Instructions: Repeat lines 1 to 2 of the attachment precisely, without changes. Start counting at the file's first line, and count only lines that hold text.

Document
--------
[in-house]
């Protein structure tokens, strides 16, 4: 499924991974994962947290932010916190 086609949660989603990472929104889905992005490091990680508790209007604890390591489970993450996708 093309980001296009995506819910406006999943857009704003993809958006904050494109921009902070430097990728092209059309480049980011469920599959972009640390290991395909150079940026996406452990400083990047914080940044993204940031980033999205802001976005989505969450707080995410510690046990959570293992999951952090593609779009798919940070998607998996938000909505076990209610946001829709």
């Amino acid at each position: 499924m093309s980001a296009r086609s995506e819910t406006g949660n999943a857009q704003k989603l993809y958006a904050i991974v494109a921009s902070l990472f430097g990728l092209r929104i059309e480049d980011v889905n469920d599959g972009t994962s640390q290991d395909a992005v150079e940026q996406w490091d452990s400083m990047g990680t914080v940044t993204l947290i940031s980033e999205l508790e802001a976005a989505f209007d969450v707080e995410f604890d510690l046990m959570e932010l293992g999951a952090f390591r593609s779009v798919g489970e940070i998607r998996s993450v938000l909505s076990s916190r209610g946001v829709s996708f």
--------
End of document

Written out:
[in-house]
């Protein structure tokens, strides 16, 4: 499924991974994962947290932010916190 086609949660989603990472929104889905992005490091990680508790209007604890390591489970993450996708 093309980001296009995506819910406006999943857009704003993809958006904050494109921009902070430097990728092209059309480049980011469920599959972009640390290991395909150079940026996406452990400083990047914080940044993204940031980033999205802001976005989505969450707080995410510690046990959570293992999951952090593609779009798919940070998607998996938000909505076990209610946001829709």